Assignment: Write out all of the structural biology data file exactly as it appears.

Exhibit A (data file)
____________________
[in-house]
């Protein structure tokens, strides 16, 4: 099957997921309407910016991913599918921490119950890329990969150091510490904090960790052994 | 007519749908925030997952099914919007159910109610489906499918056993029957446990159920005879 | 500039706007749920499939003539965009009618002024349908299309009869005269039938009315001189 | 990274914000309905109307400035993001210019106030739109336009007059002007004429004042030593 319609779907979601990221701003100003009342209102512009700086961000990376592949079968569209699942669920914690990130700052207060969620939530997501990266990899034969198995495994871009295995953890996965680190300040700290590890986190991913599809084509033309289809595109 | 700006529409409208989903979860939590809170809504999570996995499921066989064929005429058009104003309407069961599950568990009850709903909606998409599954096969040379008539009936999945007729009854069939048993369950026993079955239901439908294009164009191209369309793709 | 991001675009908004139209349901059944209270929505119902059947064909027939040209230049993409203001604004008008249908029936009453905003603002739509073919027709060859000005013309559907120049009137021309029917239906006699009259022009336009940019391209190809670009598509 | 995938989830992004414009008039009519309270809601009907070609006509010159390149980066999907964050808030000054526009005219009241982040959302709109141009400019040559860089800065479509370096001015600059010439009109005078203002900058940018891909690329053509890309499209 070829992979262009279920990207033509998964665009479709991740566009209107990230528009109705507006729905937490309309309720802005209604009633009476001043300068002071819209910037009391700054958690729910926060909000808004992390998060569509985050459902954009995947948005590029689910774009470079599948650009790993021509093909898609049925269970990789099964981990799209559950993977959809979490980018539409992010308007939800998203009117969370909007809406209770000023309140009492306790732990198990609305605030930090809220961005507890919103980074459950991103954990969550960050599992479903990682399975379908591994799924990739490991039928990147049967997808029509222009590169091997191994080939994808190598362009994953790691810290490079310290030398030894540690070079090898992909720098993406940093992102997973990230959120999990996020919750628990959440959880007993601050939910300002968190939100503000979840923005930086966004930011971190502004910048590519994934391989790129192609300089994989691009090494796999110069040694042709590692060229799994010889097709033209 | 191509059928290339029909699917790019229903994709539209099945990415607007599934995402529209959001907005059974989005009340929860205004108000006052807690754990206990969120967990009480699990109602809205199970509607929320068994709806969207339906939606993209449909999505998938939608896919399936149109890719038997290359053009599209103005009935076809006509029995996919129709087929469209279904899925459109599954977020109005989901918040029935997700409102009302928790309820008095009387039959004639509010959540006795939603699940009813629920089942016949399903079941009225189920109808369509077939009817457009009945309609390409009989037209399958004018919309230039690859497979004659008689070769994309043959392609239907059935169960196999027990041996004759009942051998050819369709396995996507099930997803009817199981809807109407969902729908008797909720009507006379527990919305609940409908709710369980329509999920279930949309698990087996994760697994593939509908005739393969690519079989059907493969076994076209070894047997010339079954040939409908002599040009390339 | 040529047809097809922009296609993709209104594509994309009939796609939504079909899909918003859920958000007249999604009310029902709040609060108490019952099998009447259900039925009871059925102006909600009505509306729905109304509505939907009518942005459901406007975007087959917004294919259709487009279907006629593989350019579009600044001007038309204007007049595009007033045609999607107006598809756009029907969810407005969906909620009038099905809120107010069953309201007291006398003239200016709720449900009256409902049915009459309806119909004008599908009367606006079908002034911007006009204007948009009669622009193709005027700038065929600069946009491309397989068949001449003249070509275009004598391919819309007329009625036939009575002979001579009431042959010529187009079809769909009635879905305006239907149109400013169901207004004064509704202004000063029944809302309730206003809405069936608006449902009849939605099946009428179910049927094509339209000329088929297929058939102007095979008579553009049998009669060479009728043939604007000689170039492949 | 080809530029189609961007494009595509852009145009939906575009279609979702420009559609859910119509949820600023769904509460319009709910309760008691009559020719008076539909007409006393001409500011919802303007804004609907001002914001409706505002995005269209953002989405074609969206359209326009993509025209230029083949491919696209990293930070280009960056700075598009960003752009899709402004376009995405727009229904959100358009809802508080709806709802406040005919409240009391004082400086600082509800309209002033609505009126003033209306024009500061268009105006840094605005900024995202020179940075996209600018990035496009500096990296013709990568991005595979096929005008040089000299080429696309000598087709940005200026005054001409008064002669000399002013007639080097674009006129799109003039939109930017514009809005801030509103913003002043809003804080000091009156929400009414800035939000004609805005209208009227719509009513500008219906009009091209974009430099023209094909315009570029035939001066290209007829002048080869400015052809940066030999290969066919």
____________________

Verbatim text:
[in-house]
């Protein structure tokens, strides 16, 4: 099957997921309407910016991913599918921490119950890329990969150091510490904090960790052994 | 007519749908925030997952099914919007159910109610489906499918056993029957446990159920005879 | 500039706007749920499939003539965009009618002024349908299309009869005269039938009315001189 | 990274914000309905109307400035993001210019106030739109336009007059002007004429004042030593 319609779907979601990221701003100003009342209102512009700086961000990376592949079968569209699942669920914690990130700052207060969620939530997501990266990899034969198995495994871009295995953890996965680190300040700290590890986190991913599809084509033309289809595109 | 700006529409409208989903979860939590809170809504999570996995499921066989064929005429058009104003309407069961599950568990009850709903909606998409599954096969040379008539009936999945007729009854069939048993369950026993079955239901439908294009164009191209369309793709 | 991001675009908004139209349901059944209270929505119902059947064909027939040209230049993409203001604004008008249908029936009453905003603002739509073919027709060859000005013309559907120049009137021309029917239906006699009259022009336009940019391209190809670009598509 | 995938989830992004414009008039009519309270809601009907070609006509010159390149980066999907964050808030000054526009005219009241982040959302709109141009400019040559860089800065479509370096001015600059010439009109005078203002900058940018891909690329053509890309499209 070829992979262009279920990207033509998964665009479709991740566009209107990230528009109705507006729905937490309309309720802005209604009633009476001043300068002071819209910037009391700054958690729910926060909000808004992390998060569509985050459902954009995947948005590029689910774009470079599948650009790993021509093909898609049925269970990789099964981990799209559950993977959809979490980018539409992010308007939800998203009117969370909007809406209770000023309140009492306790732990198990609305605030930090809220961005507890919103980074459950991103954990969550960050599992479903990682399975379908591994799924990739490991039928990147049967997808029509222009590169091997191994080939994808190598362009994953790691810290490079310290030398030894540690070079090898992909720098993406940093992102997973990230959120999990996020919750628990959440959880007993601050939910300002968190939100503000979840923005930086966004930011971190502004910048590519994934391989790129192609300089994989691009090494796999110069040694042709590692060229799994010889097709033209 | 191509059928290339029909699917790019229903994709539209099945990415607007599934995402529209959001907005059974989005009340929860205004108000006052807690754990206990969120967990009480699990109602809205199970509607929320068994709806969207339906939606993209449909999505998938939608896919399936149109890719038997290359053009599209103005009935076809006509029995996919129709087929469209279904899925459109599954977020109005989901918040029935997700409102009302928790309820008095009387039959004639509010959540006795939603699940009813629920089942016949399903079941009225189920109808369509077939009817457009009945309609390409009989037209399958004018919309230039690859497979004659008689070769994309043959392609239907059935169960196999027990041996004759009942051998050819369709396995996507099930997803009817199981809807109407969902729908008797909720009507006379527990919305609940409908709710369980329509999920279930949309698990087996994760697994593939509908005739393969690519079989059907493969076994076209070894047997010339079954040939409908002599040009390339 | 040529047809097809922009296609993709209104594509994309009939796609939504079909899909918003859920958000007249999604009310029902709040609060108490019952099998009447259900039925009871059925102006909600009505509306729905109304509505939907009518942005459901406007975007087959917004294919259709487009279907006629593989350019579009600044001007038309204007007049595009007033045609999607107006598809756009029907969810407005969906909620009038099905809120107010069953309201007291006398003239200016709720449900009256409902049915009459309806119909004008599908009367606006079908002034911007006009204007948009009669622009193709005027700038065929600069946009491309397989068949001449003249070509275009004598391919819309007329009625036939009575002979001579009431042959010529187009079809769909009635879905305006239907149109400013169901207004004064509704202004000063029944809302309730206003809405069936608006449902009849939605099946009428179910049927094509339209000329088929297929058939102007095979008579553009049998009669060479009728043939604007000689170039492949 | 080809530029189609961007494009595509852009145009939906575009279609979702420009559609859910119509949820600023769904509460319009709910309760008691009559020719008076539909007409006393001409500011919802303007804004609907001002914001409706505002995005269209953002989405074609969206359209326009993509025209230029083949491919696209990293930070280009960056700075598009960003752009899709402004376009995405727009229904959100358009809802508080709806709802406040005919409240009391004082400086600082509800309209002033609505009126003033209306024009500061268009105006840094605005900024995202020179940075996209600018990035496009500096990296013709990568991005595979096929005008040089000299080429696309000598087709940005200026005054001409008064002669000399002013007639080097674009006129799109003039939109930017514009809005801030509103913003002043809003804080000091009156929400009414800035939000004609805005209208009227719509009513500008219906009009091209974009430099023209094909315009570029035939001066290209007829002048080869400015052809940066030999290969066919």